My name is Maggie Champion, and I am the sole proprietor of Maggie’s Genealogy Service.

I am a Professional Genealogist, and a member of the Association of Professional Genealogists.  Since 2005, I have been researching families – hoping to find a way through brick walls, and also, hoping to find “new” families, for my many  clients.  Please see Research for more information.

You have reached my Blog page.  Please feel free to read and comment!

Maggie Champion


In 2016, I had the opportunity to travel with my cousin to the ancestral home of our great-great-grandparents in the state of New York. And, THEIR parents had homes there also, as well as many other relatives.

We spent about 10 days touring the area, hoping to discover new information on all of them!

In preparation for our trip, I made maps of the areas where the ancestors lived – they lived in a few different neighboring counties. On the maps, I recorded what was already known – probable residences, schools – any other geographic information that was already “known”.

As we traveled from historical society to historical society, we gathered more maps of the area – these maps also “placed” our ancestors in the area.

By already having the “prep” maps, we were able to travel to areas that we knew were important in our ancestors’ lives. And, the additional maps were quite helpful, too, while learning more about these important people in our lives.


Beginning with the 1850 census, the head of the household was listed along with a list of other household members.

Before 1850, the census listed just the head of the household – there were “numbers” given for the other members of the household.

Who was this “head of the household”? Was it the oldest male found in the “70-80” category?  Or, was it the male found in the “20-30” category? It could be that the head was the oldest male listed. But, keep in mind that it could have been a younger male listed since the older male could have been an aging parent or older relative and was no longer the family’s head.

Be careful.


Obituaries can tell so much information.

Some of the information probable is the person’s full name, the name of a spouse or friend (whether or not they are deceased), the birth date of the person, children’s names (and possibly other relatives), and sibling’s names. Also, the death place and date, and the burial location and date, may be given.

When the children’s (or sibling’s) names are given, it could be that children of another marriage will be given – the children may have become a part of the family when the person and spouse married.

If you know that there may have been more than one marriage for the person or the spouse, or the parents of the person may have had more than one marriage, keep in mind that the children or siblings may be half, full, or step-siblings or children.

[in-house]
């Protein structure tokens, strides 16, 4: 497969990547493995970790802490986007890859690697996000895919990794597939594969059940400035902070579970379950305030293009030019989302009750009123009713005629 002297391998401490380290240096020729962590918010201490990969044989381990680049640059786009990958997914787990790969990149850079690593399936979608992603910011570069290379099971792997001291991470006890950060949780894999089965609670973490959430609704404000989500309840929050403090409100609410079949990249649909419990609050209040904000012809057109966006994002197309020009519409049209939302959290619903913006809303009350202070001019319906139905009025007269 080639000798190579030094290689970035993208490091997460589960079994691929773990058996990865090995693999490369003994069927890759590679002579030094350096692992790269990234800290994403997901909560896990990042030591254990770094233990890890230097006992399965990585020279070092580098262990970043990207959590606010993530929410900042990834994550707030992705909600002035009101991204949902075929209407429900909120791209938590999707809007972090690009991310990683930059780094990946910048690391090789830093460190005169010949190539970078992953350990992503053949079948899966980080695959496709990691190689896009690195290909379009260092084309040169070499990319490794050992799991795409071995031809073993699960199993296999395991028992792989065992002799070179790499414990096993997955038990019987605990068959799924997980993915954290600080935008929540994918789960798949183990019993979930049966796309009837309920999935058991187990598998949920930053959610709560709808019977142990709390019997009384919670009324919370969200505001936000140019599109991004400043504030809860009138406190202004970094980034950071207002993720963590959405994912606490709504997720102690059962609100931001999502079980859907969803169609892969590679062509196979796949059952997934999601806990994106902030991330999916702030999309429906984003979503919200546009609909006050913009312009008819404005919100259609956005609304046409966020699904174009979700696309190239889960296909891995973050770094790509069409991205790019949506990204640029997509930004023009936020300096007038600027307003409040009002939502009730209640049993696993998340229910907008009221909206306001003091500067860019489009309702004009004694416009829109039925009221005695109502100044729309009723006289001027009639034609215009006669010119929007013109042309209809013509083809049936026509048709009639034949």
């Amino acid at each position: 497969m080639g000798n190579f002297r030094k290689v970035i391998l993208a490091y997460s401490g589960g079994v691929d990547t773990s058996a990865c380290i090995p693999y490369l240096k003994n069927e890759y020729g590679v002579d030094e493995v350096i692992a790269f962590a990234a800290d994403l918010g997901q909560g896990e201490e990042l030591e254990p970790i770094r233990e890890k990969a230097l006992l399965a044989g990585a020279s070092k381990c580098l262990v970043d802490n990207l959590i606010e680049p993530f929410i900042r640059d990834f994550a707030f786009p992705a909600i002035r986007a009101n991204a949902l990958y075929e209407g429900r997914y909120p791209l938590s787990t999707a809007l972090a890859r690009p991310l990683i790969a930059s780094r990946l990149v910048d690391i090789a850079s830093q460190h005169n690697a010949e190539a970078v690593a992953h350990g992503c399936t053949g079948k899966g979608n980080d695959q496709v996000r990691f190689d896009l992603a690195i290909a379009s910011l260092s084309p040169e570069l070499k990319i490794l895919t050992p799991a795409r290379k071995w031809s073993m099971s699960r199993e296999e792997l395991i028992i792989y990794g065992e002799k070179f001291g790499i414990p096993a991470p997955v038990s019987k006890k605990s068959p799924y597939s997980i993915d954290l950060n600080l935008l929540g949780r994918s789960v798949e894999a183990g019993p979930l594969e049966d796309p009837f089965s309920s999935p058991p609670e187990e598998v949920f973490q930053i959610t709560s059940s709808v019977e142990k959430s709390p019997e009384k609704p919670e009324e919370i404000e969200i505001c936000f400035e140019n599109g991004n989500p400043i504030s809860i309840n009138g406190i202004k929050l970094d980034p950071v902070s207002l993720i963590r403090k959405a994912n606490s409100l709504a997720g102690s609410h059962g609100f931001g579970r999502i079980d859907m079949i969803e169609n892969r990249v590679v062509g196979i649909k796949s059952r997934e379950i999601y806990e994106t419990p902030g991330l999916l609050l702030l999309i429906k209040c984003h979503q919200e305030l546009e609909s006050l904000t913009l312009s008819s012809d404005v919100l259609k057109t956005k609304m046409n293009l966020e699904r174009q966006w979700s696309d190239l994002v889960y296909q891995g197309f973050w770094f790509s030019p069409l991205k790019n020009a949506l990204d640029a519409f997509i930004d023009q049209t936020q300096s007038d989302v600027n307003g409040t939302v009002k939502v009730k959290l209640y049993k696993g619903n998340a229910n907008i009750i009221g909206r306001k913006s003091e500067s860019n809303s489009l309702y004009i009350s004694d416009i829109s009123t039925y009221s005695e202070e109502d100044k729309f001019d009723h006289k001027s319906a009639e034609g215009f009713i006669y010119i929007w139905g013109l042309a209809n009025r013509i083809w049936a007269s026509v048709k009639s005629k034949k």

Someone in my family immigrated to the United States in the 1880’s. I have been searching for quite some time for the naturalization certificates of those that immigrated.

I have found two certificates – and there were 7 males in the family.  Why didn’t all of the males become naturalized?

Voting was a good reason to become naturalized, but un-naturalized aliens usually could still own property.

The reason could be that the others never bothered with naturalization.



When reading about your ancestor in the newspaper, make sure that you are reading the entire article.

In the example below, the news concerning Clyde Chapman begins in column 5, and continues into column 6. In the same manner, the news concerning Miss Eva M. Wilcox begins in column 6, and continues into column 7.












Madison County (New York) Leader and Observer, 3 July 1919, p. 5, cols. 4-5; digital images, ( : accessed 2 November 2017).

You would like to visit the courthouse in the county where your ancestor resided. Before making the trip, do some planning.

Visit the courthouse web page. On the web page, you may discover some of the rules of the courthouse –

  • do they do searches before entering the courthouse
  • when they are open
  • can one bring a camera, scanner, or cell phone into the courthouse
  • are all of the records in the courthouse, or have they been moved to another county building

If you do not see the information you need on the first page of the website, you make need to call the individual office that you would like to visit.


When you are looking for information, are you looking in the correct century?

Remember, the 18th century is those years in the 1700’s, not the 1800’s. The 19th century is those years in the 1800’s, and the 20th century is those years in the 1900’s. The 1st century was those years from year 1 to year 100.

Be careful!